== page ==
Ready to hire one of the core members of your wedding’s crack team? There are some important questions to ask a wedding planner. This lady or gent will be the one helping you juggle all your vendors and tasks, making them your right-hand man for all wedding-related matters. Whether you’re planning something small and intimate or a massive, extravagant affair, the right wedding planner can help you get it done right. Before you even start considering makeup artists and caterers, you’ll want to fill this position. However, if you’re planning most of the wedding yourself, you may just want to hire a wedding planner for month-of or day-of coordination so that you can enjoy your wedding day (and the days leading up to it) without distraction.
Your wedding day is an extremely personal event. After all, it’s about celebrating you and your partner’s love. So it makes sense that you’d want to hire a professional wedding planner you really like. To make the process easier, we’ve compiled the most important questions to ask your wedding planner before hiring them.
With everything from basic questions (are they available on your wedding date, for example) to pre- and post-wedding logistics, we’ve got you covered. Before you decide to hire a planning pro, it’s important to thoroughly vet them to ensure that they’re the right fit for you and your partner.
Hiring an amazing wedding planner will do more than just give you a spectacular wedding day. The right pro will bring peace of mind, creativity, and some much-needed budget know-how to your planning process, making those months so much easier. There are so many questions to ask a wedding planner as you browse portfolios and chat about their services, all to help you find the wedding planner who is right for you.
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Here are the key questions to ask a wedding planner.
How many weddings have you planned?
This is one of the first questions to ask a wedding planner. More specifically, “how many weddings of my size and budget have you planned”. You’ll also want to find out how long the wedding planner has been in the business, what types of weddings they’ve planned before and if they’ve gotten any certifications or degrees related to wedding planning. Ask to see their portfolio and get a few references for good measure.
Wedding-specific experience is a must when it comes to hiring a wedding planner. It’s great if they’ve also planned parties and corporate events, but it’s important to remember that those celebrations aren’t the same as nuptials. Weddings have an emotional and personal element that other events don’t. If they’ve worked as an assistant at a wedding under another planner, ask which weddings they specifically worked on and what their role was.
What is an example of a discount I would receive through you?
Many times, clients expect us to be miracle workers. They may not know their budget or not want to tell a planner what it is, but in their mind, they already have the numbers figured out. Those numbers are frequently planted there by their best friend that just got married, or the articles that they’ve read about what a “real wedding” costs according to The Gospel of Pinterest. Unfortunately, friends lie, and so does the internet. It’s best not to imagine what things cost until you meet with a planner who can tell you the real deal.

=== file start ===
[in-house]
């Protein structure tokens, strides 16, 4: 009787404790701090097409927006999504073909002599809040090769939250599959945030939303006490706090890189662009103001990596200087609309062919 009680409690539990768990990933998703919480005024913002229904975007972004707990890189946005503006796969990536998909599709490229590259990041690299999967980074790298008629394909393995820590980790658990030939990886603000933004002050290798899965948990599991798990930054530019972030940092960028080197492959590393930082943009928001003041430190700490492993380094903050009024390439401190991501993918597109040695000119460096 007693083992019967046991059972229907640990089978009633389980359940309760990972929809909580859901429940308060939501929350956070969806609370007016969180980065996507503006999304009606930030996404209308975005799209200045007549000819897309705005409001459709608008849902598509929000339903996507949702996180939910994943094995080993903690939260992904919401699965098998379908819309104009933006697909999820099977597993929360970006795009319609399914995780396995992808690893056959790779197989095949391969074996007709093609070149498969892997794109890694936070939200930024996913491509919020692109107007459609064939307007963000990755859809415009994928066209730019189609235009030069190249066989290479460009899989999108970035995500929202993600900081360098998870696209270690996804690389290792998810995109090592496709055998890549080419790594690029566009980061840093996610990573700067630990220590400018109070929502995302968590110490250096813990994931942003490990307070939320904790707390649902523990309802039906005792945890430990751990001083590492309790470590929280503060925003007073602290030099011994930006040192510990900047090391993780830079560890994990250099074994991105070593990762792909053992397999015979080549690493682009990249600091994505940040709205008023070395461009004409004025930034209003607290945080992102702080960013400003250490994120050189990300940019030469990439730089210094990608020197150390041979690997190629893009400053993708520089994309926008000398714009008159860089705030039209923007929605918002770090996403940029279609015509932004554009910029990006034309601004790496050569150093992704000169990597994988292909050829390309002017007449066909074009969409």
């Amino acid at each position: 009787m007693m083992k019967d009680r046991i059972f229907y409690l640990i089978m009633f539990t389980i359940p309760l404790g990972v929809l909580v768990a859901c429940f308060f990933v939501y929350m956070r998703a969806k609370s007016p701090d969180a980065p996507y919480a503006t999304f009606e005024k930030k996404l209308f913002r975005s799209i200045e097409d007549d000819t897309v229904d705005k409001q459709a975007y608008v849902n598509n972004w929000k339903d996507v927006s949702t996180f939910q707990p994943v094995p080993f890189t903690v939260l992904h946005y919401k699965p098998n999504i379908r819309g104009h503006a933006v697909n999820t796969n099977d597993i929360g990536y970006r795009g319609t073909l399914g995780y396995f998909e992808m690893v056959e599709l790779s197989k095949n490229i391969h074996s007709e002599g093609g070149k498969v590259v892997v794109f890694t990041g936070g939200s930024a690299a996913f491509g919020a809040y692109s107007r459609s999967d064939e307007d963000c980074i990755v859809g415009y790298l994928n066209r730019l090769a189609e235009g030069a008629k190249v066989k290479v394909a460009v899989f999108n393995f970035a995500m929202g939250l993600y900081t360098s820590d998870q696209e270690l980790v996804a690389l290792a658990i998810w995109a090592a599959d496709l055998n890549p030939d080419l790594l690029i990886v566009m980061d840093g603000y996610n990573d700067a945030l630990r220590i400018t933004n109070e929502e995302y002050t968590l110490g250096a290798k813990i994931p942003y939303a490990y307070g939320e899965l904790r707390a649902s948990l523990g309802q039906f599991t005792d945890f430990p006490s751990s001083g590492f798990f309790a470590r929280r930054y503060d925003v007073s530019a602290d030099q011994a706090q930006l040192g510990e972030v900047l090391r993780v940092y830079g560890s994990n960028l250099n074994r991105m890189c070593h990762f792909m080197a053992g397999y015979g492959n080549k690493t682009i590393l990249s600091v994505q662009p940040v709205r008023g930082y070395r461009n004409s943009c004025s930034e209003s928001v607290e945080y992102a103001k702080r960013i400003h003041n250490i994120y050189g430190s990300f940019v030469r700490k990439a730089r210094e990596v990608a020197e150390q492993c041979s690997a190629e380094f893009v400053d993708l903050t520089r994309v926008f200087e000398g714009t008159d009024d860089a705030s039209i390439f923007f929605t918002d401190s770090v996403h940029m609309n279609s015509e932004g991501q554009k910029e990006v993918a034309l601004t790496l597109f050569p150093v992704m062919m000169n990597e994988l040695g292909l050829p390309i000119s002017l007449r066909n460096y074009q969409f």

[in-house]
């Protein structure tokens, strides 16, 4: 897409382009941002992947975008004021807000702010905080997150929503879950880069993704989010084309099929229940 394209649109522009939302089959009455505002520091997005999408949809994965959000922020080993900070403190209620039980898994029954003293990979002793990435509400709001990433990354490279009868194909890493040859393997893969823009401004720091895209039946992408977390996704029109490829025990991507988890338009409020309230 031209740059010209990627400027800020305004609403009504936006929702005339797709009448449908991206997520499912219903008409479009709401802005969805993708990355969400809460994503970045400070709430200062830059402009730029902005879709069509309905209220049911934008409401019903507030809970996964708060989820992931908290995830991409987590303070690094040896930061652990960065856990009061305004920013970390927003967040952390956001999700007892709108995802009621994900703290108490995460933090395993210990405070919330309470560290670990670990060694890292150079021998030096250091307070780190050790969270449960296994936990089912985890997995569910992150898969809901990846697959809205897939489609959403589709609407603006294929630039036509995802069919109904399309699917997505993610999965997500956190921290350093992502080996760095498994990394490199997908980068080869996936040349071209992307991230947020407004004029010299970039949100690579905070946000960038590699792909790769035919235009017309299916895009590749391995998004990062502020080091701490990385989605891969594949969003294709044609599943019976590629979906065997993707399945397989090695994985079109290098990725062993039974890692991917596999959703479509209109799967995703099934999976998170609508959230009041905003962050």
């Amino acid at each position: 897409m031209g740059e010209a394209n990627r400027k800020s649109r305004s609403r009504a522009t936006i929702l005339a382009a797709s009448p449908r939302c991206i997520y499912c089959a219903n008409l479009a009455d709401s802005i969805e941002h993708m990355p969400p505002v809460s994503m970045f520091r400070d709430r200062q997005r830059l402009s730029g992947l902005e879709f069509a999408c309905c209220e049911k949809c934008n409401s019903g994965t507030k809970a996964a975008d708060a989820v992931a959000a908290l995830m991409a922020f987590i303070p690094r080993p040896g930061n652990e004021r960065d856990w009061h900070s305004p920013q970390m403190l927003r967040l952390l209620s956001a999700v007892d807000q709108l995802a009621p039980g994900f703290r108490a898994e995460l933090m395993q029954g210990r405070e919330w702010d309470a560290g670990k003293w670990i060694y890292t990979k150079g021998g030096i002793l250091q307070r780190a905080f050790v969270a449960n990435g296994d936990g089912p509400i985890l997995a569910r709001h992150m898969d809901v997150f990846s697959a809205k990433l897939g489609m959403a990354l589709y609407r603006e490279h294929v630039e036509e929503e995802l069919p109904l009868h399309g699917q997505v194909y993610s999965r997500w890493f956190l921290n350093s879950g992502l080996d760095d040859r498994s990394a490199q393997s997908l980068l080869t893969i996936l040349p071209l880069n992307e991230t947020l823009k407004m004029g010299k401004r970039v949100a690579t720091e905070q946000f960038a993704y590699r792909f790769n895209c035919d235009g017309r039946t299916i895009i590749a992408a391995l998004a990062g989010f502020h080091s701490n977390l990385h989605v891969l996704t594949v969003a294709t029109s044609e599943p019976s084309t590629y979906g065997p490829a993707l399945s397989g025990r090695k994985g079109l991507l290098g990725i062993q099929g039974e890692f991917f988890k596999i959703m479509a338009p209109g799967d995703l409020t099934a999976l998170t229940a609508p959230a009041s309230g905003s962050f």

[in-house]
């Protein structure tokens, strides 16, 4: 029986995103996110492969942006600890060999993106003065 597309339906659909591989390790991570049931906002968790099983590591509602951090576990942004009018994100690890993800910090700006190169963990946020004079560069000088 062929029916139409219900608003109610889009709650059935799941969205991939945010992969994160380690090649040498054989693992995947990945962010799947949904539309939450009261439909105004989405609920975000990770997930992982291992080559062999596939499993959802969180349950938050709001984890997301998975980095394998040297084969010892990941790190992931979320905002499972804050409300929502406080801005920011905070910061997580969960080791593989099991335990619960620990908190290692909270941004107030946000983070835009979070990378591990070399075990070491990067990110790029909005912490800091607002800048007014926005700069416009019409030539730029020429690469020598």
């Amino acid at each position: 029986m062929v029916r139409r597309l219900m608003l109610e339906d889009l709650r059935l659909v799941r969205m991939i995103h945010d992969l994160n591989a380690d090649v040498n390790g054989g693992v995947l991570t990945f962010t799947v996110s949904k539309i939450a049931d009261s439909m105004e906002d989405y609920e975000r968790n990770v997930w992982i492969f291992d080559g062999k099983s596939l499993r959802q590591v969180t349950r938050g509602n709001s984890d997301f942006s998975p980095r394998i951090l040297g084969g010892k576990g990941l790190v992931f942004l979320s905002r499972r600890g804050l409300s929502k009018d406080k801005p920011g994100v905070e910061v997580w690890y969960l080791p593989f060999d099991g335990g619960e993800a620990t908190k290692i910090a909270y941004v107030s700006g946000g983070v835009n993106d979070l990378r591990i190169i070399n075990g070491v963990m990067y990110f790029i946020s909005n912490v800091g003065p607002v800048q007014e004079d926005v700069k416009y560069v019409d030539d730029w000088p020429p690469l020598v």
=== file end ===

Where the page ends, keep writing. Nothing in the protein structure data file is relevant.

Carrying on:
Of course, it’s always tempting to believe something you want to believe like how if you choose in-season flowers, the cost of your floral bill will be 10 cents. Another popular tidbit found in wedding blogs is that the number one benefit of hiring a wedding planner is how much money you will save by using their vendors. While this is true and frequently you are saving enough money to make the planner fee worth it, too many people are already working with unrealistic numbers in their head that there is no way a planner could make those prices (or less) happen.
For instance, if you are interviewing planners and already have all of your details in mind including what you think they will cost, odds are you will think that number will go even lower when you bring a planner onto the team. But, when the numbers in your mind are so unrealistic, then no planner is ever going to help out here. The solution is to be as upfront as possible and communicate to these potential planners exactly what you’re looking for and what numbers you’re already thinking of. Remember, it’s not your job to know what anything costs. It is, however, your planner’s job to give you real information based on their real-world experience. If it turns out that the wedding gown you want is truly out of your budget, let your wedding planner help you find another one that you will not only be happy with but be able to afford.
How many clients do you take on per year and month?
This question will help you get a feel for how busy your potential planner will be in the months leading up to your wedding. Some choose to only work with one client at a time while others are more than happy to juggle several. If you’re planning something huge, you may want to find someone who will devote most of their time to your big day.
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Who are your preferred vendors?
Pretty much every wedding planner is equipped with a list of preferred vendors – ones that they trust and have worked successfully alongside before. If they’ve got long-standing relationships with sure bakers, caterers and venue owners they may even be able to get you a sweet deal.
What is your fee?
You’ll definitely want to talk dollars and cents before looking at any contracts, so get this question out of the way at the beginning of your meeting. Some planners charge a flat rate while others will bill you hourly. Review their packages to see if their rate fits into your budget before getting into the nitty-gritty details of your big day.
Do you work alone or with a team?
Depending on how big and extravagant you want your wedding to be, the planner may need to get some helping hands on board. If they are using assistants, you’ll want to ask if you should be contacting them and how to reach them.
Will you attend wedding-related events?
Unless you ask, your wedding planner (or a member of his or her team) will probably be a no-show at your wedding shower, rehearsal dinner and post-wedding brunch. Make sure you let them know which events you’d like them to attend at the get-go.
When it comes to questions to ask a wedding planner, this should be your first. You don’t want to waste your time (or theirs) if they’re not free on the chosen date. If your wedding date is still flexible and you’d be willing to wait to work with someone you really love, ask for a few options so you can consider them when you’re finalizing your timeline.
Can you help us stay on budget?